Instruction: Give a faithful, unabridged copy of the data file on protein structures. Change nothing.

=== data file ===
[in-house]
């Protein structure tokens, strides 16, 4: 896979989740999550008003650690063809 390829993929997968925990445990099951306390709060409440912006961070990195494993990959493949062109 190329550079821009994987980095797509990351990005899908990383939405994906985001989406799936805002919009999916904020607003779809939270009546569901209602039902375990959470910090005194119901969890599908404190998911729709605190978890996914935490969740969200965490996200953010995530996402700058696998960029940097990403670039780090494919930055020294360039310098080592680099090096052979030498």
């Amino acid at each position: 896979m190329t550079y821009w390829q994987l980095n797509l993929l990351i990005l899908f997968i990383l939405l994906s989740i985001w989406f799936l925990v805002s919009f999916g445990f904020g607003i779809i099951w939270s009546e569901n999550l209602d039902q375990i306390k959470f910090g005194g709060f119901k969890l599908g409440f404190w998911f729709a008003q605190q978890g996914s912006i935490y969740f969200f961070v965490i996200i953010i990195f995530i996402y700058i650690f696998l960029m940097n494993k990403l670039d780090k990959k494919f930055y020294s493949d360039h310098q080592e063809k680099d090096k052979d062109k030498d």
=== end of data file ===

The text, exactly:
[in-house]
């Protein structure tokens, strides 16, 4: 896979989740999550008003650690063809 390829993929997968925990445990099951306390709060409440912006961070990195494993990959493949062109 190329550079821009994987980095797509990351990005899908990383939405994906985001989406799936805002919009999916904020607003779809939270009546569901209602039902375990959470910090005194119901969890599908404190998911729709605190978890996914935490969740969200965490996200953010995530996402700058696998960029940097990403670039780090494919930055020294360039310098080592680099090096052979030498």
């Amino acid at each position: 896979m190329t550079y821009w390829q994987l980095n797509l993929l990351i990005l899908f997968i990383l939405l994906s989740i985001w989406f799936l925990v805002s919009f999916g445990f904020g607003i779809i099951w939270s009546e569901n999550l209602d039902q375990i306390k959470f910090g005194g709060f119901k969890l599908g409440f404190w998911f729709a008003q605190q978890g996914s912006i935490y969740f969200f961070v965490i996200i953010i990195f995530i996402y700058i650690f696998l960029m940097n494993k990403l670039d780090k990959k494919f930055y020294s493949d360039h310098q080592e063809k680099d090096k052979d062109k030498d």